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Locked Out

Data Brokers May Report COVID-19–Related Evictions for Years

Scant rules around tenant background screenings mean money woes during the pandemic’s economic slowdown will haunt some tenants, even if they pay up

A photo of an eviction notice
J. Lawler Duggan for The Washington Post via Getty Images

At peak busy times, about 60 people facing evictions used to ask the Legal Aid Society of Milwaukee for help every week. Since the COVID-19 moratorium lifted, the group says it’s been getting that many calls to its hotline every day, some coming from more affluent parts of Milwaukee that it had never heard from before.

“We’ve almost limited our services right now to eviction crisis management, because that’s where we’re at right now,” said the group’s executive director, Colleen Foley.

She said she’s all but stopped civil rights litigation and consumer law work to dedicate staff and resources to housing defense work—plus she’s had to hire two additional full-time housing lawyers and a handful of volunteers.

Wisconsin implemented an eviction moratorium in March, but it ended in May. Job loss is so widespread, and unemployment benefits in Wisconsin are so hard to access and short-lived, that the threat of eviction looms large.

During the week of May 26, when the state’s eviction ban ended, Milwaukee County landlords filed 66 cases, Foley said. The week of June 1, they filed 204. Three weeks later, they filed 461.

Regardless of whether those filings end up in a payment plan or an eviction, one thing is certain: Any housing court filing, or any debt to a past landlord, will stain a renter’s record and could lock him or her out of housing options for years, if not decades. In Wisconsin, many housing court records are available online for 20 years. (State law says cases that end in agreements or in favor of the tenant are only online for two years, but still available in the courthouse for 20.)

“We’ve seen over the last few years a big uptick in landlords who will deny rental applications just because a tenant has had an eviction filed against them, regardless of what the outcome is,” said Korey Lundin, a staff attorney at another group, Legal Action of Wisconsin. “It doesn’t matter that it got dismissed by a judge, doesn’t matter that the landlord and the tenant worked it out, it doesn’t matter.”

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Evictions Are Gaining Speed

The avalanche of evictions that’s been imminent during months of economic standstill is picking up speed, and it’s headed to the doorsteps of millions of Americans. Few rules govern what information can be reported by tenant screening companies or how it’s gathered, as The Markup and The New York Times recently revealed in an investigation into the industry.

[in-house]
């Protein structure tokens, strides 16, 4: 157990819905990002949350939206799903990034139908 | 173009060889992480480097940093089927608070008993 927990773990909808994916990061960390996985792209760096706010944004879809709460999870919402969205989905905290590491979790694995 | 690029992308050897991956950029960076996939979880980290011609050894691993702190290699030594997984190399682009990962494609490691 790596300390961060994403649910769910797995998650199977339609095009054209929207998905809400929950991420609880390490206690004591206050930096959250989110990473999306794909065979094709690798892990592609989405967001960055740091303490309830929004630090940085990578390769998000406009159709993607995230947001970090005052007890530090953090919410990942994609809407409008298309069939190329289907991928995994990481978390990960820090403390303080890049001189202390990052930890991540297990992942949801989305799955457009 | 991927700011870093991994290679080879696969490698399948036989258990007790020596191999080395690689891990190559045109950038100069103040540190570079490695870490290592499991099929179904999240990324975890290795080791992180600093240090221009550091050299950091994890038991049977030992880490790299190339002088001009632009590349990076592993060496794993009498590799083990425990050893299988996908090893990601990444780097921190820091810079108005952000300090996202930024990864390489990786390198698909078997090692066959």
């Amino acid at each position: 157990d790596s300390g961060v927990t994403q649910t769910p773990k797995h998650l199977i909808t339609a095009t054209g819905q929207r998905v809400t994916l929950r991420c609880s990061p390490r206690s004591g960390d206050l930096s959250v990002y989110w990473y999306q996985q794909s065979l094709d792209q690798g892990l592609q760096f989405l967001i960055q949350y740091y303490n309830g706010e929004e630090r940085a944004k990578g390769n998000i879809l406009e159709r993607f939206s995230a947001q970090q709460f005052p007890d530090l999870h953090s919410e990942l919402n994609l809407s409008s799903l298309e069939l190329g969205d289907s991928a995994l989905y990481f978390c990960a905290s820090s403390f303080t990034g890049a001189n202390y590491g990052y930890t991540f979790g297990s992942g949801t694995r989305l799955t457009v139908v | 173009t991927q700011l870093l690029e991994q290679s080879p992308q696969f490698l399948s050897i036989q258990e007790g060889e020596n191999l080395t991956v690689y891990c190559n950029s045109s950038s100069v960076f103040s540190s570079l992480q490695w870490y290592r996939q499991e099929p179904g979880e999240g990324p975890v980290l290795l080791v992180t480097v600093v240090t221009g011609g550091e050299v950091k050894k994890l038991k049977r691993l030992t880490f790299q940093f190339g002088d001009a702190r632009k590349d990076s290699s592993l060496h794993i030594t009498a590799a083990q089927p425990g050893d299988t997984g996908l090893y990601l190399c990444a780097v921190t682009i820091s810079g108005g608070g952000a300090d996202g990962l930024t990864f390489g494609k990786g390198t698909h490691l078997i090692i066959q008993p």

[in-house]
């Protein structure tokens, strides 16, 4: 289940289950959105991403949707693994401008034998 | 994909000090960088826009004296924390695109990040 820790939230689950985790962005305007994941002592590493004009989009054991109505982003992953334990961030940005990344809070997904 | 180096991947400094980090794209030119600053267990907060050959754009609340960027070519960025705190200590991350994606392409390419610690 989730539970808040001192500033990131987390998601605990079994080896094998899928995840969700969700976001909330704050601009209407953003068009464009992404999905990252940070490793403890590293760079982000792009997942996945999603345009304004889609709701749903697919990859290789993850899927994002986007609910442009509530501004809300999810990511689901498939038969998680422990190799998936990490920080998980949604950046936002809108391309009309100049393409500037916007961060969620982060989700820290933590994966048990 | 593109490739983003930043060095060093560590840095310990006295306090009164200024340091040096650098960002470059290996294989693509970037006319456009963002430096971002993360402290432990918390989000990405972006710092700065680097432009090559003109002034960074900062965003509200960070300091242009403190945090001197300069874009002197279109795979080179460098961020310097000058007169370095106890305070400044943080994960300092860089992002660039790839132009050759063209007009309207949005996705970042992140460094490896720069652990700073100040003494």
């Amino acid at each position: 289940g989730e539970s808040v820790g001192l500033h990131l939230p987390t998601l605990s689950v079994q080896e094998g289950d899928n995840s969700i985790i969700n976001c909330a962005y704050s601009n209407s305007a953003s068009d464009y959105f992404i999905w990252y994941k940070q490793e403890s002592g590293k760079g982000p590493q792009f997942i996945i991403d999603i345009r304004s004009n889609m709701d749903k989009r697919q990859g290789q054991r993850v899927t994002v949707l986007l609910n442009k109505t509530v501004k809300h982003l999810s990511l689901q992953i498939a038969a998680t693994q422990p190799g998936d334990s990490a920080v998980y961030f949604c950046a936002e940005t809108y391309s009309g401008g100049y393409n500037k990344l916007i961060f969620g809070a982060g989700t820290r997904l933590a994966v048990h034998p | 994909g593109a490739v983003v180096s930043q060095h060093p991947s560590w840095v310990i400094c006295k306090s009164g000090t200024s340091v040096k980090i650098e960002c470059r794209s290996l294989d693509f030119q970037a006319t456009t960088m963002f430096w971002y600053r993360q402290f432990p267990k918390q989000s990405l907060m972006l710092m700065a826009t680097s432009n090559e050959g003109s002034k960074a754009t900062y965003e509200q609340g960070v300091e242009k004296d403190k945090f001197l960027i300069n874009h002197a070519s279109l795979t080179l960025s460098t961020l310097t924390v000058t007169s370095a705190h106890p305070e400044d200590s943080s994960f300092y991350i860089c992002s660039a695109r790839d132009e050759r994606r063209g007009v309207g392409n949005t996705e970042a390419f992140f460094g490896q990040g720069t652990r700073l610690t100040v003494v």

Housing court records, which arise from disputes and debts—or mere misunderstandings—are particularly problematic because they are devoid of detail. Background screeners often scoop up only what they can scrape from free court indexes: the names of the landlord and tenant and the address of the property. They often don’t even include the resolution of the case.

“The vast majority of [eviction] cases are settled, just like any other civil case,” said Eric Dunn, director of litigation at the National Housing Law Project. “Most of the time, the landlord and the tenant will come to some kind of agreement to resolve them.”

Getting eviction records expunged by a judge is possible in some states, but advocates said it’s complicated and success is not guaranteed.

So the original record sticks around and can be scraped, bought from data brokers, and sold to future landlords, who are told in the fine print that they must check their accuracy—but landlords told us they don’t have the time.

An analysis of 3.6 million court records from 12 states by Princeton’s Eviction Lab found that 22 percent, on average, “contain ambiguous information on how the case was resolved or falsely represent a tenant’s eviction history.”

They’re not checking for accuracy; it’s just some algorithm.

Hannah Adams, Southeast Louisiana Legal Services

In New Orleans, eviction cases coming into Southeast Louisiana Legal Services are now triple what they were this time last year, said Hannah Adams, an attorney there. The state’s eviction ban expired on June 15. In many cases, Adams and her colleagues are able to get their clients on payment plans that satisfy their landlords and stop the evictions. These “consent judgments” should not show up on someone’s record as evictions, she said.

“However, we have found that consent judgments coming out of New Orleans are showing up on people’s records as evictions, through these big corporate entities that scrape eviction data,” Adams said. “These companies don’t know anything about Louisiana law, and they’re not checking for accuracy; it’s just some algorithm.”

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Hit by the Virus

Charles McNeil in Mauldin, S.C., may be dealing with the effects of COVID-19 on his finances for years after his health improves.

He was hospitalized on his 74th birthday, in July, for treatment for the virus. That was after business had dried up due to the shutdown. He was supplementing his small pension and Social Security checks by working as an independent insurance salesman.